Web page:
When we train apprentices or delegate tasks, sometimes we’re too slow to hand things off. I’ve written about this danger over the last few weeks, but we must consider another danger as well: being too quick to hand things off.
When we hit stage 4 for training new Bible study leaders (“You do; I watch”), we may feel tempted to simply send them out and commend their souls to God. We might even be relieved to have someone to take on some of our responsibility. We have complete trust in the person to serve and full confidence in God to work. But sending out new leaders must not flick like a standard light switch, on or off. It should transition more like a dimmer switch with increasing shades of brightness.
So when you send out your apprentice to lead a new group, you’re not yet finished as a trainer. You still should check in with that person from time to time to see how things are going. You’ll want to encourage the leader with evidence of God’s grace. You’ll want to expose areas of potential blindness. You’ll want to stimulate the leader’s thinking about ways to excel. And you’ll want to make sure the new leader considers finding his or her own apprentice to train and launch.
We can see this approach in the Apostle Paul’s ministry to the Gentiles. Paul’s chief aim on his first missionary journey was to appoint and train leaders for fledgling churches: “And when they had appointed elders for them in every church, with prayer and fasting they committed them to the Lord in whom they had believed” (Acts 14:23). But he didn’t merely set them up and forget about them. Notice the impetus behind his second missionary journey: “And after some days Paul said to Barnabas, “Let us return and visit the brothers in every city where we proclaimed the word of the Lord, and see how they are” (Acts 15:36). That second trip covered the same ground before going farther and deeper into Rome’s empire. His third trip then revisited the same places as the second trip.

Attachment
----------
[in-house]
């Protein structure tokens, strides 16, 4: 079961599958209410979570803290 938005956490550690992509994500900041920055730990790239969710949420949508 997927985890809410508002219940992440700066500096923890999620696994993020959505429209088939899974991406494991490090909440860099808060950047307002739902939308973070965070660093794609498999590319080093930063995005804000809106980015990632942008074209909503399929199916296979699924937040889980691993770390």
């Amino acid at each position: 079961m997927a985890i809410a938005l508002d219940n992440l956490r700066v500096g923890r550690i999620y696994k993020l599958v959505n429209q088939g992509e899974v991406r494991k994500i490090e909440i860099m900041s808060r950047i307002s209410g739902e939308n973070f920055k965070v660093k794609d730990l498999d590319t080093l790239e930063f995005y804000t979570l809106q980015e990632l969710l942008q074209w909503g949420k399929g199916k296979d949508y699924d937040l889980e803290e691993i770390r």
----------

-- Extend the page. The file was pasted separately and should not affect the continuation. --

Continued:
He kept visiting the same places to strengthen and correct the leaders. He didn’t control them or take those churches back over. He let the leaders lead, but he made sure to check in and offer help. There’s much for us to learn from this approach.
First, don’t forget your apprentices, even after they’ve gone to lead their own groups.
Second, you don’t need a curriculum or detailed training agenda. Just visit occasionally to “see how they are.” You might want to ask about what’s going well and what could be better. You may also want to make your own observations.
Third, decrease your involvement as they continue to develop.
Fourth, make sure your former apprentices take note of potential new apprentices they can train.
Fifth, rejoice in the Lord, who is multiplying your ministry and your influence before your eyes. Keep those eyes fixed on Christ so you can represent him well.